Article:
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FORUMS Photography Talk by Genre General Photography Talk 
Thread started 08 Nov 2018 (Thursday) 07:42
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Shortening a lens hood?

 
birder_herper
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Nov 08, 2018 07:42 |  #1

I am curious if anyone has altered an OEM lens hood to make it shorter. I have an extra ET-155 lens hood (fits 400/2.8 and 800/5.6) and would like to shave a few inches off the length as I often don't want all the extra length.

Anyone know of any party that would undertake this project? I once owned a 300/2.8 and I purchased a short lens hood that had been beautifully altered. Would love one for my current lens, however.

Thanks for any thoughts!




  
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Audii-Dudii
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Nov 08, 2018 08:29 |  #2

I use adapted lenses and in-camera movements with most of my photography and OEM lens hoods often restrict the size of the image circle projected by the lenses, so I have shortened quite a few of them over the years.

Most recently, I shortened the OEM hood for the Sigma Art 14-35/f2 zoom to remove the petals -- see the photo below -- and if you're even slightly handy, it's not very difficult at all.


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Plastic hoods are easy to work with than metal hoods, but the principles are the same for both: Carefully wrap a strip of masking tape around the lens to indicate the desired cut line, then use a hacksaw to cut very close to (but not right against) the tape. This is because you'll want to leave yourself some room to sand the material smooth without shortening it too much.

Of course, you'll have to figure out a way to clamp the hood against the work surface or, worst case, get someone to hold it for you and I recommend cutting it only partially through and rotating it several times rather than cutting it all the way through in one position.

Once that's done, you sand the rough edge smooth, either by rubbing the cut edge in a figure-eight pattern on a piece of sandpaper that's held flat against a piece of glass or another flat surface, rotating the hood in you hand occasionally so you sand it evenly. (Or if you have access to one, a bench-mounted disc sander works well for this, too, but go slowly because it can remove material very quickly.)

Start the sanding process using a fairly aggressive grit -- say, 80 or 100 -- to do most of the smoothing, then use a couple of progressively finer grits -- 220 to 400 then, say, a few final passes with 600 to 800 -- to make it as smooth to the touch as you wish.

Finally, use a small piece of sandpaper in your fingers to rub around the sides of the cut edge to smooth those over as well. If the hood is plastic, then you're done, but if it's metal, you may wish to paint the exposed edge or at least run a Sharpie around it a few times to make it black.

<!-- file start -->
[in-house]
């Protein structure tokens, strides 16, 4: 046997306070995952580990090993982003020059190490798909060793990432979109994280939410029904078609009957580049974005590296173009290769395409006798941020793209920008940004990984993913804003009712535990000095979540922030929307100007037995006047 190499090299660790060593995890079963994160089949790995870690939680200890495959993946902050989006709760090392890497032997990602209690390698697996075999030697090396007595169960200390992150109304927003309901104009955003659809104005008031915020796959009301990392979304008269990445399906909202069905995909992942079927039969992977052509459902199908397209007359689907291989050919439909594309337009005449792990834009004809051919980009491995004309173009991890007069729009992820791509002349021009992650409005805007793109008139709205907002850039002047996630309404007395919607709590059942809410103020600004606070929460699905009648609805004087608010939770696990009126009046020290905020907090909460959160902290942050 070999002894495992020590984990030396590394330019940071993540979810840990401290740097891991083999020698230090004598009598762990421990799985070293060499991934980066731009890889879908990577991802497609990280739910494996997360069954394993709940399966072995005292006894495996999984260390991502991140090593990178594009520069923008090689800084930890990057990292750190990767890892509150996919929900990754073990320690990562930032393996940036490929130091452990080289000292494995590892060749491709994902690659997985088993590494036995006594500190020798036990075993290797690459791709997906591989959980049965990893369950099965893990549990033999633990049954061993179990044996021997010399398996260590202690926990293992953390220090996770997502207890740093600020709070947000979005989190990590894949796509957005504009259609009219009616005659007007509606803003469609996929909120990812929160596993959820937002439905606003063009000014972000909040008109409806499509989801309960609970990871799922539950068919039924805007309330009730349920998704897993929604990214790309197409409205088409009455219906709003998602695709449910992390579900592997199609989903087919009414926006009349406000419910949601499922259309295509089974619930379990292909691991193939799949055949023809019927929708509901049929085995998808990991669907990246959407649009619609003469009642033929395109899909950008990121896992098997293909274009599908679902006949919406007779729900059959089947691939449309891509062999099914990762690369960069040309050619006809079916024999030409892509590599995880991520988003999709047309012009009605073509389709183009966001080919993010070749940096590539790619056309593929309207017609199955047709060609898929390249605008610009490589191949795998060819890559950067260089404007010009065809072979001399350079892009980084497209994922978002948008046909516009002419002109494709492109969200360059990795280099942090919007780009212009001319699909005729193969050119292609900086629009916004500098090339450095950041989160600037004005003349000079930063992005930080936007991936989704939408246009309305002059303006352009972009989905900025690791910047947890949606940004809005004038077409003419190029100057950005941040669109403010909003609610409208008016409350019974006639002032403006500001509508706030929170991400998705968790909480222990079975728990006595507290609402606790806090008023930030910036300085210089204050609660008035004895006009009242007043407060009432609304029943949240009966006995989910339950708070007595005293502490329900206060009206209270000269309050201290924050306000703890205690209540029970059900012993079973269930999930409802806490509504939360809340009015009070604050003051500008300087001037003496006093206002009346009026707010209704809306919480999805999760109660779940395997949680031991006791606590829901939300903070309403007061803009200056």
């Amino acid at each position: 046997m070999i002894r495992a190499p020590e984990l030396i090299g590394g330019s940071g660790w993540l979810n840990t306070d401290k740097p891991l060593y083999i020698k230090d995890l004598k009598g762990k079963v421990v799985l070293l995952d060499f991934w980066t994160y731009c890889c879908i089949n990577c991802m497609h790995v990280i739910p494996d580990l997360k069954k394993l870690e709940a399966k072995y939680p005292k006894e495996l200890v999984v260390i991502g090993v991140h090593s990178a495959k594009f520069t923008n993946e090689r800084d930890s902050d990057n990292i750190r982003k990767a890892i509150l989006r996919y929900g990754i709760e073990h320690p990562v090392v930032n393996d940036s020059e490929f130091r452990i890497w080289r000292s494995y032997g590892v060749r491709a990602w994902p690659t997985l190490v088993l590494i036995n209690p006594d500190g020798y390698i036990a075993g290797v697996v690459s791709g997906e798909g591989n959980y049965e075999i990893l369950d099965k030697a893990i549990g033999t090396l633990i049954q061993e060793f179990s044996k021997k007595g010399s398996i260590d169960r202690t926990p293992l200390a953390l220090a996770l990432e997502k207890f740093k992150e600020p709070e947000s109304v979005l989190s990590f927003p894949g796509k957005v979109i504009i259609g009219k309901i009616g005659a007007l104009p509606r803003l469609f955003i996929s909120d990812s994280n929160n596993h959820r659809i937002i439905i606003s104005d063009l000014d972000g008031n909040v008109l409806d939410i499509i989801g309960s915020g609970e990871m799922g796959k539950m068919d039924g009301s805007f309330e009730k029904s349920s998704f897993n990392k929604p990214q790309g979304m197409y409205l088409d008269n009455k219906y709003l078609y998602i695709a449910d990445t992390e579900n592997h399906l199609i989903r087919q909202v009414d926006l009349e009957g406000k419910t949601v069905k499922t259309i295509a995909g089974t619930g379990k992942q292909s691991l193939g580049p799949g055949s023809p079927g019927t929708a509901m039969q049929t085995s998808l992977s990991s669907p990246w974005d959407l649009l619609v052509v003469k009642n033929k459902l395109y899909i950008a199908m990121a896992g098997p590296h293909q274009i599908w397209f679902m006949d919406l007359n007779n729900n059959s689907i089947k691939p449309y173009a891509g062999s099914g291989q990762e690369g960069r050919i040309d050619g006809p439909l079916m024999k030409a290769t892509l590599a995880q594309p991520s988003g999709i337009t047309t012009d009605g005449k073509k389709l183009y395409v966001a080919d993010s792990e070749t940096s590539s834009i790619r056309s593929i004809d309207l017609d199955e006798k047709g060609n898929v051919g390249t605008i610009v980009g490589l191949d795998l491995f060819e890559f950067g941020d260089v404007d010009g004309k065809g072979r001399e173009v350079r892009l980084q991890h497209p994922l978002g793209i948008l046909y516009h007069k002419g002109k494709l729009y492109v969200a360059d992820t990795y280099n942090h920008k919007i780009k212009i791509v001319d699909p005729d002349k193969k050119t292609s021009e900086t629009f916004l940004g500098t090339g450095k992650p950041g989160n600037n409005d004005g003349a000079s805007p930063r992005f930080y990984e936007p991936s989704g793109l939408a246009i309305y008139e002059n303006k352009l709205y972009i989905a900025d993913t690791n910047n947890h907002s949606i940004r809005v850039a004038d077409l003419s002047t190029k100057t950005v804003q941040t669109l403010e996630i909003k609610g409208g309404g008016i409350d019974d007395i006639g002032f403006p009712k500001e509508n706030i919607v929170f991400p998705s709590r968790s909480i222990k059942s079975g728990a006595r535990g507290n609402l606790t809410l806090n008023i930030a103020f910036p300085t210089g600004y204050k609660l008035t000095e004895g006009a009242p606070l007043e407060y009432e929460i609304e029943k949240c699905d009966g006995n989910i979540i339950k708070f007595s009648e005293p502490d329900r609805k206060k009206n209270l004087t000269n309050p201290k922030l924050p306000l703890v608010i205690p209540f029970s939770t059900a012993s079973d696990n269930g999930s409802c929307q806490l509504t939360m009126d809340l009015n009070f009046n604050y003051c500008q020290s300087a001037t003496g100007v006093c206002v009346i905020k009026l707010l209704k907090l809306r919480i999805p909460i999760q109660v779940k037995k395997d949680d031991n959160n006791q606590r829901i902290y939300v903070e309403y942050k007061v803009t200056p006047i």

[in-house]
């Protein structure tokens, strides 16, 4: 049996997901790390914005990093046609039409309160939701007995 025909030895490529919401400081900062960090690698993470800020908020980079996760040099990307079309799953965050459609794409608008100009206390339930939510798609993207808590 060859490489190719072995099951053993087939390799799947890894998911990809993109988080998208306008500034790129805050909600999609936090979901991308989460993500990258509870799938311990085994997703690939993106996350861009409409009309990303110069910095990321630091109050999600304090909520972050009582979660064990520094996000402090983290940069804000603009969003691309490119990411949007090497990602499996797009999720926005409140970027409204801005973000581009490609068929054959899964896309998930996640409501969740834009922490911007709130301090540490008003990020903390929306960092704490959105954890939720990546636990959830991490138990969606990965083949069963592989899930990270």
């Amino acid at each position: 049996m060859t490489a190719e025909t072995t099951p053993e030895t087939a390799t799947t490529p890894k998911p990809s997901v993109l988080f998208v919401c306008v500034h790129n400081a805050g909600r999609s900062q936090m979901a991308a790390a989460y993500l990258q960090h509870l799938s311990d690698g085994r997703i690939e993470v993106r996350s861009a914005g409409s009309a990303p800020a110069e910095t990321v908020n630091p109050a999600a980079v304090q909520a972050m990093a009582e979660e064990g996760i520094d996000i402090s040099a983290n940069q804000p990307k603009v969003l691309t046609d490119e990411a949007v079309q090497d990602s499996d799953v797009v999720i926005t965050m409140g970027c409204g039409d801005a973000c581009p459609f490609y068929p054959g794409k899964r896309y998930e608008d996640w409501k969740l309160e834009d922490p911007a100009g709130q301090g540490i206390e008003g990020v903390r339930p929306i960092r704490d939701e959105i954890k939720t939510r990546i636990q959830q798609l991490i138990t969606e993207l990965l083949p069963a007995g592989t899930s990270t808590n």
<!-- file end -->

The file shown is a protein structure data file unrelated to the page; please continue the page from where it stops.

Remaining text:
That said, though, the fact that you felt the need to ask this question does suggest that maybe you're not the DIY type -- no offense intended! -- in which case, you might ask a local machine shop to tackle it for you (pretty much any place should be able to do it, including even a general automotive machine shop) or send it to S.K. Grimes -- http://skgrimes.com/ (external link) -- or another camera machinist and have them do it for you.

Good luck!



  
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birder_herper
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Nov 08, 2018 10:49 as a reply to  @ Audii-Dudii's post |  #3

No offense taken! Indeed, I am not very handy and your thoughtful and detailed response is highly appreciated! I think I'm going to take my time and learn as much as I can before setting out on this project so I don't screw things up!




  
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itsallart
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Nov 08, 2018 11:06 |  #4

There are collapsible rubber lens hoods on the market, too. Pretty handy stuff. Google the correct diameter and see what happens.


Renata
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eddieb1
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Nov 08, 2018 11:28 |  #5

itsallart wrote in post #18746594 (external link)
There are collapsible rubber lens hoods on the market, too. Pretty handy stuff. Google the correct diameter and see what happens.

And they’re cheap too.




  
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AZGeorge
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Nov 11, 2018 11:47 |  #6

Audii-Dudii wrote in post #18746522 (external link)
I use adapted lenses and in-camera movements with most of my photography and OEM lens hoods often restrict the size of the image circle projected by the lenses, so I have shortened quite a few of them over the years.

Most recently, I shortened the OEM hood for the Sigma Art 14-35/f2 zoom to remove the petals -- see the photo below -- and if you're even slightly handy, it's not very difficult at all

(detailed instructions).

Good luck!

This is a great post in so many ways. It evokes the helpfulness, humor and can-do spirit that enhances life.

Chances of me ever shortening a hood very closely approximate zero, but it's a great reminder of more important stuff.


George
Democracy Dies in Darkness

  
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steveglass
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Dec 01, 2018 13:01 |  #7

https://www.bhphotovid​eo.com …A001_Flex_Lens_​Shade.html (external link)

something like that might do you.


http://www.steveglassp​hotographer.com/ (external link)

  
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Shortening a lens hood?
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